Ranger Rick Roadrunner August 2015

Meep! Meep!

By Ellen Lambeth

Make way on the road, because this bird is built to run!

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The bird in question is the greater roadrunner. As its name suggests, this bird often does run along ready-made paths such as roads or dry creek beds. You may know about the cartoon roadrunner that’s always outrunning a wily cartoon coyote (below). What you may not know is that a roadrunner actually can run only half as fast as a coyote can.

But the roadrunner has other tricks to try. Besides being fast, it can use its tail as a rudder to quickly zig and zag as it runs. It can zip into the cover of shrubs and thick grasses. And if worse comes to worst, it can take wing and burst into the air. Roadrunners don’t fly very well. But a full-grown one can certainly get up out of reach when it needs to.

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Dressed for Success
A roadrunner is easy to recognize. It’s bigger than a crow and has a long tail, a long bill, and long legs. It also has colorful skin patches behind the eyes and a shaggy crest that it raises when excited. And, of course, you’ll find it on or near the ground. You can even tell where a roadrunner has been by the X-shaped tracks it leaves behind. That’s because each of its feet has two toes in front and two in back—perfect for flat-footed running. You just might not be so sure whether the bird was coming or going!

The males and females look alike: Both have feathers that blend in well with the dry landscape the birds usually live in. You might hear their call—which, by the way, is nothing like the cartoon roadrunner’s meep, meep. Instead, it’s more like a coo-coo. And that’s a clue that roadrunners are related to cuckoos, birds that get their name from the sounds they make.

It’s a Dry Life
The greater roadrunner lives in the American Southwest and also much of Mexico (see map on page 22). (In Mexico, it might cross paths with its smaller relative, the lesser roadrunner.)

Water is scarce here, but roadrunners can usually get what they need from the food they eat. They don’t even need water to bathe in—a dust bath works just as well. And what about the hot summer days and cold winter nights? A roadrunner can always take a midday siesta in the shade to cool off or a morning sunbath to warm up.

What’s to Eat?
Roadrunners eat just about anything they find. Imagine the kinds of animals that live in dry places, and chances are they’re on the menu. Insects, spiders, scorpions, and centipedes are top choices. Lizards and snakes are popular. Even mice and small birds are fair game, as well as already-dead stuff. But it’s not all meat, all the time. Roadrunners sometimes chow down on seeds and fruits, including prickly cactus fruits. It all depends on what’s available from season to season.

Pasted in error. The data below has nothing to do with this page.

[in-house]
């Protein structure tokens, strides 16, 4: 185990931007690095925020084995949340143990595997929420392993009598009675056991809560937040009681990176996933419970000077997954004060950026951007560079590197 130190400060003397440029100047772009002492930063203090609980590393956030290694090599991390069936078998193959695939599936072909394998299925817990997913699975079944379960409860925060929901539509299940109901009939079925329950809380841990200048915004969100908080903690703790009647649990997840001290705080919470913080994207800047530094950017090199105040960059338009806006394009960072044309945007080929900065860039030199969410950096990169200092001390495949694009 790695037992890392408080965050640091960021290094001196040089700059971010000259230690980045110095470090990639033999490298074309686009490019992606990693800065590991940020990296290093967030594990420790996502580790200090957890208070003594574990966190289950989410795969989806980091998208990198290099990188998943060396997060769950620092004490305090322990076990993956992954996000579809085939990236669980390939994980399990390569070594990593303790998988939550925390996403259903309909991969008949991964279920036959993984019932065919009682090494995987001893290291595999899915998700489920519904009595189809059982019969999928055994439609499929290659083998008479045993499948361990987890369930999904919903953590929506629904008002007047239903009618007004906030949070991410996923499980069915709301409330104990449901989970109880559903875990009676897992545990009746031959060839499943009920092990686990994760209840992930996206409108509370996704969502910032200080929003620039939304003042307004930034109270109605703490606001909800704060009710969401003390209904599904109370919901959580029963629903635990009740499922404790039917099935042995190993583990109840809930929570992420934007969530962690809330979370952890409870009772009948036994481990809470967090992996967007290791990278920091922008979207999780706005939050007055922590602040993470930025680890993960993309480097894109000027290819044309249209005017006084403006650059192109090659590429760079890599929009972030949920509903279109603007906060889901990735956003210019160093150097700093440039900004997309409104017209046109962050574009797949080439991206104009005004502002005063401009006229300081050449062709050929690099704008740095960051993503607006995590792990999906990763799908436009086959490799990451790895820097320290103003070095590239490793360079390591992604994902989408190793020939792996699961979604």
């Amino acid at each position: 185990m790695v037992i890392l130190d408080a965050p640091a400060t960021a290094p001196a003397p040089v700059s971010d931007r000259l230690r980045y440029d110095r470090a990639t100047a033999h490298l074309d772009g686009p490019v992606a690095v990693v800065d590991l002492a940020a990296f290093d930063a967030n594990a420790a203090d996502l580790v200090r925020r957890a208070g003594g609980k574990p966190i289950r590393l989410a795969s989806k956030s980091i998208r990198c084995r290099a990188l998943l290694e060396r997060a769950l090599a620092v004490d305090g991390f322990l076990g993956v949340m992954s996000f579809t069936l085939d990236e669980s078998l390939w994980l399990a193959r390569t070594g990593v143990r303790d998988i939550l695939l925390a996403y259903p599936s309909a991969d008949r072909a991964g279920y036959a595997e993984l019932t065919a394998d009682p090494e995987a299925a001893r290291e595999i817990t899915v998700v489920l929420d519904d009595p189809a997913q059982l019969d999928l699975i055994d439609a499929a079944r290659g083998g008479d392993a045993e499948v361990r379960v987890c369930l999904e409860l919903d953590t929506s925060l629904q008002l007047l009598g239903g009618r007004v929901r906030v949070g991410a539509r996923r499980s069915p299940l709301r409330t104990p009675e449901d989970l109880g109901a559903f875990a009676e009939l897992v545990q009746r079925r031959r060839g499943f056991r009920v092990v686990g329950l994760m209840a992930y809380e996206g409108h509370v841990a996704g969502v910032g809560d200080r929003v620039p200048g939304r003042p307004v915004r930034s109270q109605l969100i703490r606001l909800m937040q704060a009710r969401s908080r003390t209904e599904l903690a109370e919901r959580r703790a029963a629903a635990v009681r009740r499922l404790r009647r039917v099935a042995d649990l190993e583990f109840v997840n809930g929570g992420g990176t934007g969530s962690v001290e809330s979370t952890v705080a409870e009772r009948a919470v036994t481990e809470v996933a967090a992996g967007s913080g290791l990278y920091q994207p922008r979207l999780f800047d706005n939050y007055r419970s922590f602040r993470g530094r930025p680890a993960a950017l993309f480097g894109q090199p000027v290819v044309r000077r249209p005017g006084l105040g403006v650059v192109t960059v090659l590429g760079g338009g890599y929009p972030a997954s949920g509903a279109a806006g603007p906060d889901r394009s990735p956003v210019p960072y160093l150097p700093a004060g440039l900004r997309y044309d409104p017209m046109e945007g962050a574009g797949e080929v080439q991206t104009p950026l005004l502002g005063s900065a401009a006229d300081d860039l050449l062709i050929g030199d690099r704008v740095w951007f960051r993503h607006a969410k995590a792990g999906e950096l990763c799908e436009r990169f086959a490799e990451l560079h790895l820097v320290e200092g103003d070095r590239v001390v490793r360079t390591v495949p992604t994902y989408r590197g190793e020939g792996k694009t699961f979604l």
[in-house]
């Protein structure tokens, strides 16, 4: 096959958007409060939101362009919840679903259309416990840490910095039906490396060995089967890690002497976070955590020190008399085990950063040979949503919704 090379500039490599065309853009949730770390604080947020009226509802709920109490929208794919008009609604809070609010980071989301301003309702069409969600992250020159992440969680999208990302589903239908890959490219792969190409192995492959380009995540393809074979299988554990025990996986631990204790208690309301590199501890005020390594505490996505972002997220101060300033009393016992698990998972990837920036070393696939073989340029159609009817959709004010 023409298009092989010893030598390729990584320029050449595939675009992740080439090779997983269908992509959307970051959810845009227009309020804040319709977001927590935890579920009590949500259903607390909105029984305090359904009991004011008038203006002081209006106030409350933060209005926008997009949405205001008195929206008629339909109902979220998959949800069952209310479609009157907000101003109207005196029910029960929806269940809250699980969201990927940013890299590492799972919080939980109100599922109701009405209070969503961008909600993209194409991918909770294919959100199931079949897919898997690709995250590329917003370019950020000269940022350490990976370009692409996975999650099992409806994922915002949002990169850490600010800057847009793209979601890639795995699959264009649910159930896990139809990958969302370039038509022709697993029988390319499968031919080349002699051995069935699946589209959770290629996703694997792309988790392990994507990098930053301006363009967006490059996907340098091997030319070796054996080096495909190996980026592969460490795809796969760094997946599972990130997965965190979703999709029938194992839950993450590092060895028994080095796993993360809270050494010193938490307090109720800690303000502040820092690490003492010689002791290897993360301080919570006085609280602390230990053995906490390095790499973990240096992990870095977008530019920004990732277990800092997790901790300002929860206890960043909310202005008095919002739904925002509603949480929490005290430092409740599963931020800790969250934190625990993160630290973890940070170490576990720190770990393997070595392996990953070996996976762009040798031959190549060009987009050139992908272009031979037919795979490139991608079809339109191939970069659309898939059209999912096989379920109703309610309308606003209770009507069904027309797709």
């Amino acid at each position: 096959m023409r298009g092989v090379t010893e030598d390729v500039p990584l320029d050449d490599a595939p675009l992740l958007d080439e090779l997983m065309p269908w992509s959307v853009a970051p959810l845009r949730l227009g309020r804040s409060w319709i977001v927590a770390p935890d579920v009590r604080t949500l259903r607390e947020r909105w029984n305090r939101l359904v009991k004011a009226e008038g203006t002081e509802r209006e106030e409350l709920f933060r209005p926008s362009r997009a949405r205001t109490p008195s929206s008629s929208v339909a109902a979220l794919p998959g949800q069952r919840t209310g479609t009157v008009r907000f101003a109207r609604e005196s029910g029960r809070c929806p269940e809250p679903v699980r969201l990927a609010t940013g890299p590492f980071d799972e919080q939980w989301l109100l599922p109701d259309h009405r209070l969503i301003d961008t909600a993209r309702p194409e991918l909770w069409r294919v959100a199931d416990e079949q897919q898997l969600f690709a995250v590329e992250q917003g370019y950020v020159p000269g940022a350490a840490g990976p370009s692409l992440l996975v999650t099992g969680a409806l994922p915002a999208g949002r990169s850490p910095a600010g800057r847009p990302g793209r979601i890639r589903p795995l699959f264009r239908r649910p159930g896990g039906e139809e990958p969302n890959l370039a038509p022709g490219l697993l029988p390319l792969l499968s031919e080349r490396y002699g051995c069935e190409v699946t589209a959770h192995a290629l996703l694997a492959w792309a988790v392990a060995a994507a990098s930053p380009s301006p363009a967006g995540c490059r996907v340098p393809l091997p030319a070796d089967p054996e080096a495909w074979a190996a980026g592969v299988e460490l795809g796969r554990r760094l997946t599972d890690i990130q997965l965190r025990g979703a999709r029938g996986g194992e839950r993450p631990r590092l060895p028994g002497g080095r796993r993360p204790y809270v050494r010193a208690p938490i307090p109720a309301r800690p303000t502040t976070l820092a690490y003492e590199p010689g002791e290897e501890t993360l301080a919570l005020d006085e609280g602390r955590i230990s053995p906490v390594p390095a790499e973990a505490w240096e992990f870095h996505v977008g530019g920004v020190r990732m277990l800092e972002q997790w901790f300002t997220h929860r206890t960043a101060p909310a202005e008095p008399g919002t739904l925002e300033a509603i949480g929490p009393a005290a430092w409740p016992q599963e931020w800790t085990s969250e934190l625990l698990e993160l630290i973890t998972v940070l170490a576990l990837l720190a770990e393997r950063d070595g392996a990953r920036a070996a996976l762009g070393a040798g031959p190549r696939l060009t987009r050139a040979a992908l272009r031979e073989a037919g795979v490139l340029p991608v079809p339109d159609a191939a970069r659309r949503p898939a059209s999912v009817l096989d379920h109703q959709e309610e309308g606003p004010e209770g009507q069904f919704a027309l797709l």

Some prey is tricky to conquer. It may be kind of big, for example, or venomous. To help make it safer to manage and easier to eat, the roadrunner may stun the prey with jabs from its bill. Or it may grab it in its bill and bash it against the hard ground or a rock. That might not make a pretty sight, but it gets the job done!

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Family Time
When the time comes to raise a family, the male roadrunner flaps up to a branch, rock, or other high point—the better to be seen. Then he begins to coo-coo from his perch—the better to be heard. The mother-to-be joins the male in a prancing dance. Meanwhile, he tries to win her over with a lizard or some other treat.

After mating, the male gathers twigs and delivers them to the female. She uses them to build a nest low to the ground in a small tree or shrub. Then she lays her eggs, and both parents take turns sitting on them. They also share chick-raising duties after the eggs hatch. And if everything goes according to plan, there will be a whole new generation of fleet-footed birds, ready to run down the road!

“That’s all Folks!”


“Meep! Meep!” originally appeared in the August 2015 issue of Ranger Rick magazine.
(Click on each image above for a closer view of the story.)

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